Recall another recent event and contemplate how it too has passed away forever, never to be recreated in exactly the same way.
Note any feelings as they arise and pass away.
Then slowly open your eyes.
With ongoing practice, we experience directly how nothing exists in a solid or fixed way. In Pema’s words, we “step into the flow of impermanence” and appreciate the freshness and uniqueness of each moment.
*Notice right now subtle changing sensations of heat, coolness, tightness, relaxation in different parts of the body. Be aware of shifting qualities of light and air around you.
Just as these experiences are constantly arising and passing away, the self that appears to experience them keeps changing. As Pema says, “The main character in one scene goes away, to be replaced by the main character of the next scene.” Thoughts, feelings, end even the body’s cells are continuously being born and dying.
One advantage of becoming familiar with birth and death in every moment is that there are ongoing opportunities to start anew. If one lifetime begins and another one ends in every moment, we always have another chance.
I’ll give an example. In May, a Mexican friend and colleague named Mirna invited me to help celebrate the 30th anniversary of her psychotherapy institute by giving an hour-long Zoom presentation in Spanish. Although I accepted her invitation,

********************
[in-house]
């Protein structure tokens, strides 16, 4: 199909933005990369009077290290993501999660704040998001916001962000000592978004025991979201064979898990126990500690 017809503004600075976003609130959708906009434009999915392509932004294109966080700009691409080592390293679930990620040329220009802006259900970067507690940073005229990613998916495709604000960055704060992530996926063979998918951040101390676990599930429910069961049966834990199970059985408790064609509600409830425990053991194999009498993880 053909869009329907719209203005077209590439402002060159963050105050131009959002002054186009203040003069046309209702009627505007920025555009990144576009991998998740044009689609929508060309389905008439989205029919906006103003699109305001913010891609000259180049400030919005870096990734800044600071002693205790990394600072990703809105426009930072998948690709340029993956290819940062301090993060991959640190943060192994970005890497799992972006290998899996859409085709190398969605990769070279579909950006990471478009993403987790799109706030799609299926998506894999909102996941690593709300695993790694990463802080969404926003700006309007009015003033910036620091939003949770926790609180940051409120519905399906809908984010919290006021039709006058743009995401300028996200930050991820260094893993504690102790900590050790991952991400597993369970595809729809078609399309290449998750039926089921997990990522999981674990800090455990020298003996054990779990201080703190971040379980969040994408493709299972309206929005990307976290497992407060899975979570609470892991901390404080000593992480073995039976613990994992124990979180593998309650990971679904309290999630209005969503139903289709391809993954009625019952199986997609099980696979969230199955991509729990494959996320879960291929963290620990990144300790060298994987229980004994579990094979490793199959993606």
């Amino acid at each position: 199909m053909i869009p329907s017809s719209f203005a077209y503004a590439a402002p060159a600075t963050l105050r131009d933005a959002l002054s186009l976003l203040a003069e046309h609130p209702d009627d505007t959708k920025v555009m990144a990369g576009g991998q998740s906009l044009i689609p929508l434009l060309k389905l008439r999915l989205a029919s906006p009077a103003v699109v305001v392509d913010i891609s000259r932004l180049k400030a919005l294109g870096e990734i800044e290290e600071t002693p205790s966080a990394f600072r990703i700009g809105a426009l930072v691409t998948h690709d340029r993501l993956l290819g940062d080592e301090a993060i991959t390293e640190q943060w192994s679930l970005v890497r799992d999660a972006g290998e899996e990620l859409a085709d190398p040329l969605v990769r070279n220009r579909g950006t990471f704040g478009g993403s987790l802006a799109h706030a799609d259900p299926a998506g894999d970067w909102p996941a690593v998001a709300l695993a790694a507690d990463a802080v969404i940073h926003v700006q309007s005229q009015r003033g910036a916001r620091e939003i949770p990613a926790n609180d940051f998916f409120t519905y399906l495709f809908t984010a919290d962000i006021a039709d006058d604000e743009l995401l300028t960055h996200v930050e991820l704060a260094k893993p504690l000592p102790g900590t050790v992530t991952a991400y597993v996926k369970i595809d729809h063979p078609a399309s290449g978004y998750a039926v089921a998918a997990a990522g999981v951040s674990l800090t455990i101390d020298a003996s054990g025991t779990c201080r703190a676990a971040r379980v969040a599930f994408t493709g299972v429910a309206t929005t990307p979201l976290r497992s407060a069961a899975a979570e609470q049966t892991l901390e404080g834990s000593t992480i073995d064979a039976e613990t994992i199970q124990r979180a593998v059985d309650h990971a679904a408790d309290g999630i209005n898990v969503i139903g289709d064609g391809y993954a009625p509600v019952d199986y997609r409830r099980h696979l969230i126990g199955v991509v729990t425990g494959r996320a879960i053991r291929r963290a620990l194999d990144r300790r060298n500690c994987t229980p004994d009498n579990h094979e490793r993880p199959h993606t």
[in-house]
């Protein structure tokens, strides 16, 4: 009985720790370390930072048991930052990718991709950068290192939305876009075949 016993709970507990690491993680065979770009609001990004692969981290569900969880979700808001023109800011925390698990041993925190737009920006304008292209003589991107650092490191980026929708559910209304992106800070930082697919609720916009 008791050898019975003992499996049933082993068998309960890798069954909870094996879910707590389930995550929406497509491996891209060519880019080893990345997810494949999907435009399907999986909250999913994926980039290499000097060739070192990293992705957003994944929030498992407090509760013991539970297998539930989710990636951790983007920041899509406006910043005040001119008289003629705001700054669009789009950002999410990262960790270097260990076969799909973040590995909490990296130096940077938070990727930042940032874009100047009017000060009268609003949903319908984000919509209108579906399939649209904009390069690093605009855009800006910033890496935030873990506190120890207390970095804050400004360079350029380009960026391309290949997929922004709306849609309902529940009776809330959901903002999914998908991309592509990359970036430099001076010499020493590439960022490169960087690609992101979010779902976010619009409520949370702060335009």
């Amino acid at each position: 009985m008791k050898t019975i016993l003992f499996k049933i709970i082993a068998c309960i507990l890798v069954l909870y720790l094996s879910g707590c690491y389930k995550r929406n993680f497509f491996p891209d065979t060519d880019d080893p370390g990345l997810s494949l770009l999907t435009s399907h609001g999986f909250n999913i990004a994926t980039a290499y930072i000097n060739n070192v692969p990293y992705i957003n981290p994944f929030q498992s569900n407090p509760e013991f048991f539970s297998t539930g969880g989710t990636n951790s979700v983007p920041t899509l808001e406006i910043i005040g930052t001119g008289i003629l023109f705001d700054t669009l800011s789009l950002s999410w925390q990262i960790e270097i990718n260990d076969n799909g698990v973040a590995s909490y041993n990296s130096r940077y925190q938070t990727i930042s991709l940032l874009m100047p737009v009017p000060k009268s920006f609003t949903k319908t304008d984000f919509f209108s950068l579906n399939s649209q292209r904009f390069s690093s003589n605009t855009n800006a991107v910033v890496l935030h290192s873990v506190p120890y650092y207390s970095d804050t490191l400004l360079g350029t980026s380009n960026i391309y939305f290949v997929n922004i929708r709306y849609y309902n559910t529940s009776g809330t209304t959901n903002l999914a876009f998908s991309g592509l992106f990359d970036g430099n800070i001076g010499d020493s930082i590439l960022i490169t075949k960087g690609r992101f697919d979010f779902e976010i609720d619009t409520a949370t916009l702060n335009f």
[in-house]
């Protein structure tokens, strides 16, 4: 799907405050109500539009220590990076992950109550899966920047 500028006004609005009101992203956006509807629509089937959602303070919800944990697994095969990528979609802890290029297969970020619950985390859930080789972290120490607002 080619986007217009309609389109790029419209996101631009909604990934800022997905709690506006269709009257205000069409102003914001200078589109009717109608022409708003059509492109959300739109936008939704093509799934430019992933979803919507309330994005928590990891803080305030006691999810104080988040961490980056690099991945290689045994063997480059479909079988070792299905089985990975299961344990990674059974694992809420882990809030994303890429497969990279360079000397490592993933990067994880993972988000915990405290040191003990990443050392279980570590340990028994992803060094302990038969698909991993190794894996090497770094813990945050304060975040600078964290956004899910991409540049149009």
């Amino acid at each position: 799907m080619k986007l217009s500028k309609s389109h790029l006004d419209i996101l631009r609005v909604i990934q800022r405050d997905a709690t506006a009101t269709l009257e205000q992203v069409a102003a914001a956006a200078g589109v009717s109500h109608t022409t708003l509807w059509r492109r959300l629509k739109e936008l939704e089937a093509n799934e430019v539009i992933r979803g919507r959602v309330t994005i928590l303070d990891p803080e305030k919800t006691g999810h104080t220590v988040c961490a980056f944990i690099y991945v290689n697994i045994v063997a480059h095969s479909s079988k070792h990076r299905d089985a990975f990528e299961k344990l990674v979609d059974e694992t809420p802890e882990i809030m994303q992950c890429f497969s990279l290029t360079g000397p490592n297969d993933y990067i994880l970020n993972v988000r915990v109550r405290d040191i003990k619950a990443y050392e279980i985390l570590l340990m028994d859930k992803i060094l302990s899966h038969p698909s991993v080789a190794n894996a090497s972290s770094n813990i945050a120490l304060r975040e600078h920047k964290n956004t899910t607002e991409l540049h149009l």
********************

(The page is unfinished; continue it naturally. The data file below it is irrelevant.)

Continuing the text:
I had a habitual reaction and noticed doubts filling my mind: “I feel insecure. My Spanish is too rusty to give a public lecture. I wish I hadn’t agreed to participate. I’m too insecure to do it.” In a daily meditation sit, I sensed tension in my jaw and shoulders. As I breathed into the tightness, my body softened. I connected with how much I wanted to support Mirna in this event that was such a professional milestone for her.
I let go of identifying with doubts and insecurities and had a chance to begin again. It was a relief to admit that I needed assistance. A friend who is fluent in Spanish reviewed a draft of my presentation, and we had a fun exchange. While his suggestions improved my grammar, his encouragement bolstered my confidence. The lecture was well-received, and Mirna was deeply appreciative.
As Pema says, “You can do the same habitual thing umpteen times, you can even blow it completely, but there’s no end to the number of fresh starts you get. There’s no fixed ‘you’ doomed to stay in the same rut forever. In this way, the death that happens in every moment is a great blessing.”
To realize that nothing that happens within or around us is fixed and solid, Trungpa Rinpoche advised, “See everything as a passing memory.” If we practice recognizing birth and death in each moment, we can loosen our grip and enjoy what life offers here and now.